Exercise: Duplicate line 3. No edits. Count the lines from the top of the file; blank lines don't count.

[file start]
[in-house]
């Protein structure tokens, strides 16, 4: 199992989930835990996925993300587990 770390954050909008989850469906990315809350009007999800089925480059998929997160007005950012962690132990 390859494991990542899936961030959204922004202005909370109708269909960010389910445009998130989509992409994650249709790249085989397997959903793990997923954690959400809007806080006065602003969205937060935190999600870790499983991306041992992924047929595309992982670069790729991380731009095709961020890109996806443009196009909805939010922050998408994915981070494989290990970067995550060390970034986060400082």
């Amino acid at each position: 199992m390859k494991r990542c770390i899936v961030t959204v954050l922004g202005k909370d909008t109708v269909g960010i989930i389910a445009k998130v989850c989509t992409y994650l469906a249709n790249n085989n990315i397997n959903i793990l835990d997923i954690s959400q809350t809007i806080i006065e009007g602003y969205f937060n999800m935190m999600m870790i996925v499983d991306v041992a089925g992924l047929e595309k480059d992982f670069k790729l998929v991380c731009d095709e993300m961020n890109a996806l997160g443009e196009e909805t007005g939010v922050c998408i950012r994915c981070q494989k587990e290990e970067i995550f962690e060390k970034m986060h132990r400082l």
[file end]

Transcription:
């Amino acid at each position: 199992m390859k494991r990542c770390i899936v961030t959204v954050l922004g202005k909370d909008t109708v269909g960010i989930i389910a445009k998130v989850c989509t992409y994650l469906a249709n790249n085989n990315i397997n959903i793990l835990d997923i954690s959400q809350t809007i806080i006065e009007g602003y969205f937060n999800m935190m999600m870790i996925v499983d991306v041992a089925g992924l047929e595309k480059d992982f670069k790729l998929v991380c731009d095709e993300m961020n890109a996806l997160g443009e196009e909805t007005g939010v922050c998408i950012r994915c981070q494989k587990e290990e970067i995550f962690e060390k970034m986060h132990r400082l």